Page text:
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Title: Reading cyberspace :fictions, figures and (DIS) embodiment
Authors: Stoate, Robin
Issue Date: 2011
Publisher: Newcastle University
Abstract: My thesis tracks the human body in cyberspace as a popular cultural construct, from its origins in cyberpunk fiction in the 1980s to the pervasion of cyberspatial narratives in contemporary fictions, along with its representations within wider cultural texts, such as film, the mainstream media, and on the Internet. Across the two respective sections of the thesis, I focus upon six recurring literal-metaphorical characters, entities or motifs which serve as points of collision, entanglement and reiteration for a wide variety of discourses. These figures—the avatar, the hacker, the nanotechnological swarm, the fursona, the caring computer, and the decaying digital—have varying cultural functions in their respective representations of the human/technological interface. Informed by theorists such as Donna Haraway (1991, 2008), N. Katherine Hayles (2001) and others, I trace both their origins and their shifting and (often increasingly prolific) representations from the 1980s to the present. This allows me to uncover these figures’ registering of contextual discourses, and permits, in turn, an interrogation of the extent of their normative character, along with measuring how and to what extent, if any, these figures may offer alternative visions of human (and other) subjectivity. It also permits a rethinking of “cyberspace” itself. Section One analyses three figures that depict the human/technological interface as a space for reinscribing and reifying Cartesian dualistic views of human subjectivity, along with the exclusive and marginalising implications of the remapping of that dualism. The figures in Section One—the avatar, the hacker, and the nanotechnological swarm—have their roots in the 1980s, and have stratified over time, commonly deployed in describing the human/technological interface. These figures function in first evoking and then managing the threats to the unified masculine subject posed by the altering human/machine relationship, policing rather than collapsing the subjective boundaries between them. They maintain and reiterate their attendant logics of identity, recapitulating an image of technology as the object of human invention, and never a contributor to the substantiation of the human subject. Science fiction–especially cyberpunk—has at least partially set the terms for understanding present-day relationships between humans and technologies, and those terms are relentlessly humanistic and teleological, despite their putatively postmodern and fragmentary aesthetic. The threat of the technological other is almost invariably femininecoded, and my work in this section is explicated particularly in the light of Haraway’s work and feminist theories of embodiment, including the work of Elizabeth Grosz (1994) and Margrit Shildrick (1997, 2002). Section Two analyses three emerging figures—ones not so clearly and widely defined in fiction and popular culture—that depict the human/technological interface as fundamentally co-substantiating, rather than the latter being the product of the former. Acting as nodes of connection and constitution for various phenomena both depicted in fiction and enacted/performed at the human/technological interface itself, these three figures—the fursona, the caring computer, and the decaying digital—demonstrate potential ways to understand the human/technological interface outside of conventional, dualistic discourses of transcendental disembodiment of a bounded subject-self. Deploying theoretical work on concepts such as Alison Landsberg’s notion of prosthetic memory (2004) and Brian Massumi’s reading of the “real-material-but-incorporeal” body (2002), as well as Haraway’s later work on companion species (2008), I position these figures as representative visions of technologically-mediated subjectivity that allow us to imagine our relationships with technology as co-operative, open and materially co-substantiating. I argue that they recover the potential to rupture the unified and dualistic mind-subject that is both represented and contained by the figures seen in Section One, while reflecting a more recognisably prosaic, ongoing transformation of subjective participants in human/technological encounters. In opening up these two respective clusters of human-technological figures, I map two attendant visions of cyberspace. The first is the most common: the smooth, Euclidean grid into which the discrete unified consciousness is projected away from the body, which is conflated with (a reductive understanding of) virtuality, and to which access is allowed or denied based on highly conventional lines of gender, race, sexuality and so on. The second vision is emerging: it is possible to view cyberspace as less of a “space” at all, and more of a technologically-mediated field of material implication—one which is not discrete from the putatively offline world, which is implicit in the subject formation of its users and participants, and accounts for, rather than disavowing, the physical, bodily substrate from which it is explicated.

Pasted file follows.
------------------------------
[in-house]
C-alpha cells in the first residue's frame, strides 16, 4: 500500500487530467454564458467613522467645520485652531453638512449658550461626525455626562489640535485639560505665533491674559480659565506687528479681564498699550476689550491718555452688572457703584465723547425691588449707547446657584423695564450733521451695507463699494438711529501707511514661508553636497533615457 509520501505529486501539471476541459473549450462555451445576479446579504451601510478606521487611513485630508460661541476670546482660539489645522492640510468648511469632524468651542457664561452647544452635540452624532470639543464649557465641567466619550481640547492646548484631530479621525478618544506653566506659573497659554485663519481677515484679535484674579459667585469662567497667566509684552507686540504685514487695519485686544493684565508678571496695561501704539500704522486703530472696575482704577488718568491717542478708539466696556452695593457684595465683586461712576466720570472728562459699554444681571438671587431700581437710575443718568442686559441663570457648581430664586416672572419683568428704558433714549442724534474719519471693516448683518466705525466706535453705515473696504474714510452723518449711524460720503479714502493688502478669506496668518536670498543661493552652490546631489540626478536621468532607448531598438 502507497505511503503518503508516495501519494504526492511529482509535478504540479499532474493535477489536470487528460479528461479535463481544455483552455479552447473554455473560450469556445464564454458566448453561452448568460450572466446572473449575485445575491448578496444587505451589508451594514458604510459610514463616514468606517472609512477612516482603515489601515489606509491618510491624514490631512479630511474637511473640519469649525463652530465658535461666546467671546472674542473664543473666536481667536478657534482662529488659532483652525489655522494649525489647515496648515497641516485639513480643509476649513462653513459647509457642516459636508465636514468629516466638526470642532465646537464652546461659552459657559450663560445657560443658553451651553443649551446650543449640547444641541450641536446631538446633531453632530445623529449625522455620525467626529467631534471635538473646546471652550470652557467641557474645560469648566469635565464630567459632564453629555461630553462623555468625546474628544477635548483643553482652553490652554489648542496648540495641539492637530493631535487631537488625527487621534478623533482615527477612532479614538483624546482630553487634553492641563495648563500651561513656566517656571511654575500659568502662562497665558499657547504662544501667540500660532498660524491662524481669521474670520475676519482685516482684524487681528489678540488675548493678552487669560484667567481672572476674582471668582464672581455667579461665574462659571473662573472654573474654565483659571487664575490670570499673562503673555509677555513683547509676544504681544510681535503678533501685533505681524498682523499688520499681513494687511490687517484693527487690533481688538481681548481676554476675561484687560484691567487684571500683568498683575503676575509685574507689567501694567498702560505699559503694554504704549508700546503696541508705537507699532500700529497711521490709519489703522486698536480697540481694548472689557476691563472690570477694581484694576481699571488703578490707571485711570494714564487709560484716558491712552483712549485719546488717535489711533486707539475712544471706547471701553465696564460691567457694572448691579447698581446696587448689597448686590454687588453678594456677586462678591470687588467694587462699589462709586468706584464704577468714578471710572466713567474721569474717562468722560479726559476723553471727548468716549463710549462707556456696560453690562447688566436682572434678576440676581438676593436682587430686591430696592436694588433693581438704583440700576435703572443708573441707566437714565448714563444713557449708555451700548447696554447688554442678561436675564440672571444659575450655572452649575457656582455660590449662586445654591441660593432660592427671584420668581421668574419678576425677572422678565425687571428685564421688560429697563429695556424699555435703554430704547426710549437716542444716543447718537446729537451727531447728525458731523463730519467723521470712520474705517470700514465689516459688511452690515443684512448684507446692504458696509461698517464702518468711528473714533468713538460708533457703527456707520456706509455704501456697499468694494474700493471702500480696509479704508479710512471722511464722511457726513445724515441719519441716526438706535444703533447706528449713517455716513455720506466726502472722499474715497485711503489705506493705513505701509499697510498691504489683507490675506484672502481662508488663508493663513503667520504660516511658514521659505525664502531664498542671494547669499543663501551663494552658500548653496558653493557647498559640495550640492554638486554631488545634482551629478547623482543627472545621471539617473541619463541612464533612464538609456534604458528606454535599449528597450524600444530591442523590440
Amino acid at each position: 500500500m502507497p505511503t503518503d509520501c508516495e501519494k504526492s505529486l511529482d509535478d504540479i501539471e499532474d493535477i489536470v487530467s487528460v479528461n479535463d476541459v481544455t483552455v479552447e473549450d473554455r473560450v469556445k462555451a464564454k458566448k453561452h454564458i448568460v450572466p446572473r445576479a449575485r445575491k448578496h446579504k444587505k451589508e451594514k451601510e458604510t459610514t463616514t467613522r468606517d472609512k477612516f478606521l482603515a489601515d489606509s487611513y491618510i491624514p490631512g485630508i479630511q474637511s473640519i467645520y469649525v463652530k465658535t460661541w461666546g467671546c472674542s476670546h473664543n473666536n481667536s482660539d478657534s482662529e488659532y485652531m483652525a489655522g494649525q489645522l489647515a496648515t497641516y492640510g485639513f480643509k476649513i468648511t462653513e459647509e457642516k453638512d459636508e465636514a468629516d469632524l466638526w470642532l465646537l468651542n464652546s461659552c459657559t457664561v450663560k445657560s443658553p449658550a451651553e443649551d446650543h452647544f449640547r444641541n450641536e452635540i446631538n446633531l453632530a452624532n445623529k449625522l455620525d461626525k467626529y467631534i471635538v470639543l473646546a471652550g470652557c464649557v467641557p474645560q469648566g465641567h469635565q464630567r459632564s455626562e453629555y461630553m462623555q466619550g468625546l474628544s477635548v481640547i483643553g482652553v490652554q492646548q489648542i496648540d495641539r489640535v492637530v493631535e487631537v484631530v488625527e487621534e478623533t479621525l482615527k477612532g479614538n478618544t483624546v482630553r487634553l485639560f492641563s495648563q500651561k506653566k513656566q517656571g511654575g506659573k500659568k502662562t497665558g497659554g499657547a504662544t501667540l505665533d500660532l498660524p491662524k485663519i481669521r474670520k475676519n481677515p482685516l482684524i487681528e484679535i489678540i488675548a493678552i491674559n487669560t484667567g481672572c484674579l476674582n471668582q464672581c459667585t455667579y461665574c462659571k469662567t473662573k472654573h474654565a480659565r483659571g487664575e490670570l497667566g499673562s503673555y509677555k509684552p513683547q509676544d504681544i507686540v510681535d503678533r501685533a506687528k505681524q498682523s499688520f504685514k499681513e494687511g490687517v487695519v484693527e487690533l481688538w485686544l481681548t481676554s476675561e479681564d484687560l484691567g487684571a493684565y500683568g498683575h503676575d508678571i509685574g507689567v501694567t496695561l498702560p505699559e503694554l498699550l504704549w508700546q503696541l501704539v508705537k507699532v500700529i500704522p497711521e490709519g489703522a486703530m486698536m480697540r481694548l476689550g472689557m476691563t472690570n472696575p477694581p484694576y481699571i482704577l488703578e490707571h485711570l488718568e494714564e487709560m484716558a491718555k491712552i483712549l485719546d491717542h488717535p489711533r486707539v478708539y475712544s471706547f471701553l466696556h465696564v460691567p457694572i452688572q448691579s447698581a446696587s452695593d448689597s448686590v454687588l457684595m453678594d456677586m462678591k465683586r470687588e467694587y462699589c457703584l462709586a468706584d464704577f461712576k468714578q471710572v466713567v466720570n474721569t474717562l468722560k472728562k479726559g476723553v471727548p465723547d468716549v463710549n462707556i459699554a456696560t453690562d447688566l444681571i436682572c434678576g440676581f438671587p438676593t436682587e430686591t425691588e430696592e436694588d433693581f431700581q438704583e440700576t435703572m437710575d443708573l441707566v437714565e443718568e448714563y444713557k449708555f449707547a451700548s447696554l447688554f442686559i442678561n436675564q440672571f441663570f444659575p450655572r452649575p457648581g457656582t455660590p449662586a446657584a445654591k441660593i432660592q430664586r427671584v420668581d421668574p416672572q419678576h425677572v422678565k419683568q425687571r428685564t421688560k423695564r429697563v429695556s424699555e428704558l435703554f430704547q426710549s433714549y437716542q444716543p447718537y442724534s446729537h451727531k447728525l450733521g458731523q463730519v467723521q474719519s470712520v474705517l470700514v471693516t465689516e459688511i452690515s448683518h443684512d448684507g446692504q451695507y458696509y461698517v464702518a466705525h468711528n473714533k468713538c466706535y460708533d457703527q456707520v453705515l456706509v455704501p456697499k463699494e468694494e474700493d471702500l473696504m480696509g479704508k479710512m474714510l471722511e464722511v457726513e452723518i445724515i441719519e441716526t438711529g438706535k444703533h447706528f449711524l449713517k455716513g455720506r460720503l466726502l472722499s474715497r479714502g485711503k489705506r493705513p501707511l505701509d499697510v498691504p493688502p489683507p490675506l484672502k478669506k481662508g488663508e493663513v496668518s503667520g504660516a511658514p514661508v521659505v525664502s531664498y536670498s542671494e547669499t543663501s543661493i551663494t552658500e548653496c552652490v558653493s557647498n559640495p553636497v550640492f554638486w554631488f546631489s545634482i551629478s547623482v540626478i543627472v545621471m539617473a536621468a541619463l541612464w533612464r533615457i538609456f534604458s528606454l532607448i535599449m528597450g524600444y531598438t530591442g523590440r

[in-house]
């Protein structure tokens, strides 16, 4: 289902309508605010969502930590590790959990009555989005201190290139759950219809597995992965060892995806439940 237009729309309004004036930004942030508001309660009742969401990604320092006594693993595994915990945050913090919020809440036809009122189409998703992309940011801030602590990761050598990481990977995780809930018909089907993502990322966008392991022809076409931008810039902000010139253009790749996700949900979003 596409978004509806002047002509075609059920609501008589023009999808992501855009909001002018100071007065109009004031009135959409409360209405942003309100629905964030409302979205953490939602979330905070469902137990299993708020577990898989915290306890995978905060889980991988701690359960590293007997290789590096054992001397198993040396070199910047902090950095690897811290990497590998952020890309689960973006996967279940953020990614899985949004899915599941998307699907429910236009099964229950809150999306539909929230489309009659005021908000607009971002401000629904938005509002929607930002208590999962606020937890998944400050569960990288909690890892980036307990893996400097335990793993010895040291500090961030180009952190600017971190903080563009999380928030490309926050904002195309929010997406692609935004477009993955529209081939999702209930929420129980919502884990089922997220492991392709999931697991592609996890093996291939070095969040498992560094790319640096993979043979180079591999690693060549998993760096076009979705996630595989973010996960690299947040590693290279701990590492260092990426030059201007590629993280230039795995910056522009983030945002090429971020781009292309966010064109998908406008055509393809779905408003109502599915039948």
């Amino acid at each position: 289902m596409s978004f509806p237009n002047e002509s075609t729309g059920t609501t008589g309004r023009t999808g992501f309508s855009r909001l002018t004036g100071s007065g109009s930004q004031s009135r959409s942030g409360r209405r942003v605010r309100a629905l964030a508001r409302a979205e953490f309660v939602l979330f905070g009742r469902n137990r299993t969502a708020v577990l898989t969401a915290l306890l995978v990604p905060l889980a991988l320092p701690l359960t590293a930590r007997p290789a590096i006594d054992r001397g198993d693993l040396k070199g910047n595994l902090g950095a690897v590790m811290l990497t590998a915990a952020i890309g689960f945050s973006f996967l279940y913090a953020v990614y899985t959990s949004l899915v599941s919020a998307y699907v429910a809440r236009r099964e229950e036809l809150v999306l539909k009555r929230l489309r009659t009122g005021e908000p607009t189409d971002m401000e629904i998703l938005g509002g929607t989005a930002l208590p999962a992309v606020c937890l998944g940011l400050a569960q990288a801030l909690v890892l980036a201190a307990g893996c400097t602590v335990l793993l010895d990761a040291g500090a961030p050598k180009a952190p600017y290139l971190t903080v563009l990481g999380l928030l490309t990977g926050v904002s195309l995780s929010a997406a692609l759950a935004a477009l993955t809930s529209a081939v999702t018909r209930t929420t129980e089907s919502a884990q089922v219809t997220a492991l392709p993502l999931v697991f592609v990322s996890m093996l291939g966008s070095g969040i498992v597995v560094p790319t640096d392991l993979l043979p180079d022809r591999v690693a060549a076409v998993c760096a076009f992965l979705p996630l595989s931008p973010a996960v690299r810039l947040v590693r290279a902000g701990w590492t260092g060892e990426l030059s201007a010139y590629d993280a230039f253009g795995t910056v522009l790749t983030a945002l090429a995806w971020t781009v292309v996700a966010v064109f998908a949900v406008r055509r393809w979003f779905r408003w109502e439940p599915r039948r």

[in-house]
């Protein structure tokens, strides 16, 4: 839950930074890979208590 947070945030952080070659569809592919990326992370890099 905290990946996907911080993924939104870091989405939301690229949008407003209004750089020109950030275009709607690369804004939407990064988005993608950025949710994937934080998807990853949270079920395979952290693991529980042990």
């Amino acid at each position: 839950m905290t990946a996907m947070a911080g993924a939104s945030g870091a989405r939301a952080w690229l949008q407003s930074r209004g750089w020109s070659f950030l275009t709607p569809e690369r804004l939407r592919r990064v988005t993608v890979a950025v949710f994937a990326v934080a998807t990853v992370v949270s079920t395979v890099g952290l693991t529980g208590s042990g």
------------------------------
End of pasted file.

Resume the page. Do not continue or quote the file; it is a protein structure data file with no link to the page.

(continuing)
Description: PhD Thesis
Appears in Collections:School of English Literature, Language and Linguistics

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